The 14-3 edition held last summer featured, among all the others, even the RSAF F-16s and F-15SG currently working and training with the 56 FW at Luke AFB, Arizona, and the 366th FW at Mountain Home AFB, Idaho.
Four of these combat planes sported special tails.
The images in this post were shot by The Aviationist’s photographer Tony Lovelock in July, as the aircraft recovered to Nellis at the end of their RF 14-3 missions.
Even this RSAF Chinook was deployed to Nellis AFB.
Although it could be guessed, the opening wave of the air strikes in Syria included a mix of stealth and conventional planes. Among them, there were also F-15E Strike Eagles that, although far from being radar-evading, can carry more weaponry than the F-22s that, according to official sources, employed only two 1,000-lb GBU-32 GPS-guided JDAMs (Joint Direct Attack Munitions).
So, were the F-22s really necessary?
Yes and no.
For sure the air strikes take place well inside an airspace still guarded by Syrian air defense radars and surface to air missile batteries, where Syrian planes involved in their domestic war against rebels, usually operate. Moreover it’s quite difficult to assess the current state of the Syrian air defenses (some equipment was seized by rebels, other systems were probably restored or being restored, others may be in the hands of some groups, etc.) and, considered that it seems these first strikes were not aimed at the Syrian anti-aircraft equipment, it’s safe to say they can still theoretically pose a threat to U.S. and allied airplanes. Do you remember what happened to the Turkish RF-4E shot down by Syrian anti-aircraft artillery fire a couple of years ago?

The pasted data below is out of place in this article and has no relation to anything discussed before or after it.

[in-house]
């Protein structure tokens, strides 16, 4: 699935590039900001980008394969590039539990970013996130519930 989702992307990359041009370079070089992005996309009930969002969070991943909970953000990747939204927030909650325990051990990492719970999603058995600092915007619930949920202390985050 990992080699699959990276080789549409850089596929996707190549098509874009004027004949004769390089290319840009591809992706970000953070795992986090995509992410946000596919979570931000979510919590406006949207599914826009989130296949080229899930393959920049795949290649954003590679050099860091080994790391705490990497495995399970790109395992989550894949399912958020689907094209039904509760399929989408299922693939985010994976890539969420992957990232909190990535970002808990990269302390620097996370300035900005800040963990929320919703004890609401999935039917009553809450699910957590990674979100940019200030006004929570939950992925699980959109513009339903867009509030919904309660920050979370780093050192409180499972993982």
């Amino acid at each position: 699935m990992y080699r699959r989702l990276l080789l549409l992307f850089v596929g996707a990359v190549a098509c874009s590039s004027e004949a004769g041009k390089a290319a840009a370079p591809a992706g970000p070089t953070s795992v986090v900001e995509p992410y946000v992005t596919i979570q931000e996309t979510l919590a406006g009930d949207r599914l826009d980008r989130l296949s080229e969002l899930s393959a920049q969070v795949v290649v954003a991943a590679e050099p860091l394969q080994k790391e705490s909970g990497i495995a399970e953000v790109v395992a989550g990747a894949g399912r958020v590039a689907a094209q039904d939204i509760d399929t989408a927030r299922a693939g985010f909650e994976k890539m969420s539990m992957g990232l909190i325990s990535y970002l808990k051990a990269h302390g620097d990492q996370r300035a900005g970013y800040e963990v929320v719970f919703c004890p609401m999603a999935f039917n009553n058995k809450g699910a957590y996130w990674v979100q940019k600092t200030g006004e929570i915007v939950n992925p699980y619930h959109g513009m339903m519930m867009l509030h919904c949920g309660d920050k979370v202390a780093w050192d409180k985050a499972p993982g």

Even if any sort of reaction by some of these Syrian air defenses was and still is quite unlikely, stealth planes, supported by EW (Electronic Warfare) platforms, could be used to attack targets close to SAM batteries and other dangerous spots.
Hence, the F-22 Raptor stealth fighters were useful because of their ability to enter, mostly undetected, an anti-access target aerea, gather details about the enemy systems with their extremely advanced onboard sensors, escort other unstealthy planes and, last but not least, attack their own targets with JDAMs.
In recent exercises, F-22s flew dual missions that they will probably fly over Syria as well: HVAAE (High Value Air Asset Escort) and air-to-surface, providing the capability to perform an immediate restrike on the same target (or one nearby), if needed.
Moreover, the U.S. has invested a lot in the F-22 Raptor and the U.S. Air Force has worked so much in the last few years to turn the troubled, expensive interceptor into a real multi-role platform that could be eventually used in a real operation.
And it must not be forgotten that recent conflicts have always been a marketing opportunity” to “advertise” and/or test old and new weapons systems; in this case it was also the chance to appease those who criticised the costly stealth plane and the fact it was never used in combat (until yesterday).